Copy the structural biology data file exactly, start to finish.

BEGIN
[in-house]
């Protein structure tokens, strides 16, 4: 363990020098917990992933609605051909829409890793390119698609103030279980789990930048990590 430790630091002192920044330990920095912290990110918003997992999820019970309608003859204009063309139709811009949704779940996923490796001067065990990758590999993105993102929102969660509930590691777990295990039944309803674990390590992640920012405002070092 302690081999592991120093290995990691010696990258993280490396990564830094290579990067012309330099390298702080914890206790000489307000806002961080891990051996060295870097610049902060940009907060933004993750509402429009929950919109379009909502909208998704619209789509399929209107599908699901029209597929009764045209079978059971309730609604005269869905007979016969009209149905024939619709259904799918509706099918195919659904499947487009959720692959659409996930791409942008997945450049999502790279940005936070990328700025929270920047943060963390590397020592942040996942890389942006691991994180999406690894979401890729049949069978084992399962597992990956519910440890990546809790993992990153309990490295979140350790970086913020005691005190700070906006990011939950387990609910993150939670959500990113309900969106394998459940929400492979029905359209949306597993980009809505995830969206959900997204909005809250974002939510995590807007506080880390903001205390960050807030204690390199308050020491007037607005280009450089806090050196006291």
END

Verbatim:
[in-house]
């Protein structure tokens, strides 16, 4: 363990020098917990992933609605051909829409890793390119698609103030279980789990930048990590 430790630091002192920044330990920095912290990110918003997992999820019970309608003859204009063309139709811009949704779940996923490796001067065990990758590999993105993102929102969660509930590691777990295990039944309803674990390590992640920012405002070092 302690081999592991120093290995990691010696990258993280490396990564830094290579990067012309330099390298702080914890206790000489307000806002961080891990051996060295870097610049902060940009907060933004993750509402429009929950919109379009909502909208998704619209789509399929209107599908699901029209597929009764045209079978059971309730609604005269869905007979016969009209149905024939619709259904799918509706099918195919659904499947487009959720692959659409996930791409942008997945450049999502790279940005936070990328700025929270920047943060963390590397020592942040996942890389942006691991994180999406690894979401890729049949069978084992399962597992990956519910440890990546809790993992990153309990490295979140350790970086913020005691005190700070906006990011939950387990609910993150939670959500990113309900969106394998459940929400492979029905359209949306597993980009809505995830969206959900997204909005809250974002939510995590807007506080880390903001205390960050807030204690390199308050020491007037607005280009450089806090050196006291």